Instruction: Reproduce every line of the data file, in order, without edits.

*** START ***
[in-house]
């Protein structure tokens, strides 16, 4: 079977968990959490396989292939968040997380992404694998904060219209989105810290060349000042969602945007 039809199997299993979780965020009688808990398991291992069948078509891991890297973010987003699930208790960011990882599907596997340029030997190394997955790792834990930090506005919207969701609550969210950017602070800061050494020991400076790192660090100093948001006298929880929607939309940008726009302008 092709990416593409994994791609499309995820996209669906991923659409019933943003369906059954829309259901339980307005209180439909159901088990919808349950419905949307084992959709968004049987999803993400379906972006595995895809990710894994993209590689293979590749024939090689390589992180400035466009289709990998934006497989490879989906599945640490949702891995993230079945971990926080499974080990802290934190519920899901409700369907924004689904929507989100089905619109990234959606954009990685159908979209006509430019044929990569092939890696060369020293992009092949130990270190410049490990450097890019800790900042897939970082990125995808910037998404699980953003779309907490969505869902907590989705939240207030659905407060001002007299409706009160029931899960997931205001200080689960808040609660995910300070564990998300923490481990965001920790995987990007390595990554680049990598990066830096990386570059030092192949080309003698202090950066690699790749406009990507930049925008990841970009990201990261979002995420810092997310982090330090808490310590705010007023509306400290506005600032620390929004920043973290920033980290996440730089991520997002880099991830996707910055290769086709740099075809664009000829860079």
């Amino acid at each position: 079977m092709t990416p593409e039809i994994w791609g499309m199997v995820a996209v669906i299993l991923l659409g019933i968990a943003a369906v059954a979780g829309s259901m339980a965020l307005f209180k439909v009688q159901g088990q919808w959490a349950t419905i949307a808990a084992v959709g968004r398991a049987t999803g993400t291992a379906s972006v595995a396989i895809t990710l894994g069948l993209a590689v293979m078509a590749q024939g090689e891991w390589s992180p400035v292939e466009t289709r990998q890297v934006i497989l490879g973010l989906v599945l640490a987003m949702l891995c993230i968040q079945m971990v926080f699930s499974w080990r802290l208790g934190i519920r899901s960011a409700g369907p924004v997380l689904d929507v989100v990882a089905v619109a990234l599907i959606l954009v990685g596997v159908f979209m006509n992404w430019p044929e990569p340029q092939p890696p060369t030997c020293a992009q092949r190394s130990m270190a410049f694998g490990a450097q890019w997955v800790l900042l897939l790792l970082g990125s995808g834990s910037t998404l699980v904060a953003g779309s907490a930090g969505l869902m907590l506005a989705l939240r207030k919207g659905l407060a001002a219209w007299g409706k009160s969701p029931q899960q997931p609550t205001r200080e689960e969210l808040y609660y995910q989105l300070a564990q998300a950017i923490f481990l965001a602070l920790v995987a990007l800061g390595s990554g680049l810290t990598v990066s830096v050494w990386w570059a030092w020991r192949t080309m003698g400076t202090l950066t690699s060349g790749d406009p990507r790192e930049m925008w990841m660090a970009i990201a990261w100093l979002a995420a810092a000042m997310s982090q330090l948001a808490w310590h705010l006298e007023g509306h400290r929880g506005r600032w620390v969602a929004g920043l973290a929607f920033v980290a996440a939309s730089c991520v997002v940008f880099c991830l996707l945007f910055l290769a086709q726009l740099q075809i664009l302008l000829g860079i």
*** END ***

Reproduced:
[in-house]
């Protein structure tokens, strides 16, 4: 079977968990959490396989292939968040997380992404694998904060219209989105810290060349000042969602945007 039809199997299993979780965020009688808990398991291992069948078509891991890297973010987003699930208790960011990882599907596997340029030997190394997955790792834990930090506005919207969701609550969210950017602070800061050494020991400076790192660090100093948001006298929880929607939309940008726009302008 092709990416593409994994791609499309995820996209669906991923659409019933943003369906059954829309259901339980307005209180439909159901088990919808349950419905949307084992959709968004049987999803993400379906972006595995895809990710894994993209590689293979590749024939090689390589992180400035466009289709990998934006497989490879989906599945640490949702891995993230079945971990926080499974080990802290934190519920899901409700369907924004689904929507989100089905619109990234959606954009990685159908979209006509430019044929990569092939890696060369020293992009092949130990270190410049490990450097890019800790900042897939970082990125995808910037998404699980953003779309907490969505869902907590989705939240207030659905407060001002007299409706009160029931899960997931205001200080689960808040609660995910300070564990998300923490481990965001920790995987990007390595990554680049990598990066830096990386570059030092192949080309003698202090950066690699790749406009990507930049925008990841970009990201990261979002995420810092997310982090330090808490310590705010007023509306400290506005600032620390929004920043973290920033980290996440730089991520997002880099991830996707910055290769086709740099075809664009000829860079």
């Amino acid at each position: 079977m092709t990416p593409e039809i994994w791609g499309m199997v995820a996209v669906i299993l991923l659409g019933i968990a943003a369906v059954a979780g829309s259901m339980a965020l307005f209180k439909v009688q159901g088990q919808w959490a349950t419905i949307a808990a084992v959709g968004r398991a049987t999803g993400t291992a379906s972006v595995a396989i895809t990710l894994g069948l993209a590689v293979m078509a590749q024939g090689e891991w390589s992180p400035v292939e466009t289709r990998q890297v934006i497989l490879g973010l989906v599945l640490a987003m949702l891995c993230i968040q079945m971990v926080f699930s499974w080990r802290l208790g934190i519920r899901s960011a409700g369907p924004v997380l689904d929507v989100v990882a089905v619109a990234l599907i959606l954009v990685g596997v159908f979209m006509n992404w430019p044929e990569p340029q092939p890696p060369t030997c020293a992009q092949r190394s130990m270190a410049f694998g490990a450097q890019w997955v800790l900042l897939l790792l970082g990125s995808g834990s910037t998404l699980v904060a953003g779309s907490a930090g969505l869902m907590l506005a989705l939240r207030k919207g659905l407060a001002a219209w007299g409706k009160s969701p029931q899960q997931p609550t205001r200080e689960e969210l808040y609660y995910q989105l300070a564990q998300a950017i923490f481990l965001a602070l920790v995987a990007l800061g390595s990554g680049l810290t990598v990066s830096v050494w990386w570059a030092w020991r192949t080309m003698g400076t202090l950066t690699s060349g790749d406009p990507r790192e930049m925008w990841m660090a970009i990201a990261w100093l979002a995420a810092a000042m997310s982090q330090l948001a808490w310590h705010l006298e007023g509306h400290r929880g506005r600032w620390v969602a929004g920043l973290a929607f920033v980290a996440a939309s730089c991520v997002v940008f880099c991830l996707l945007f910055l290769a086709q726009l740099q075809i664009l302008l000829g860079i």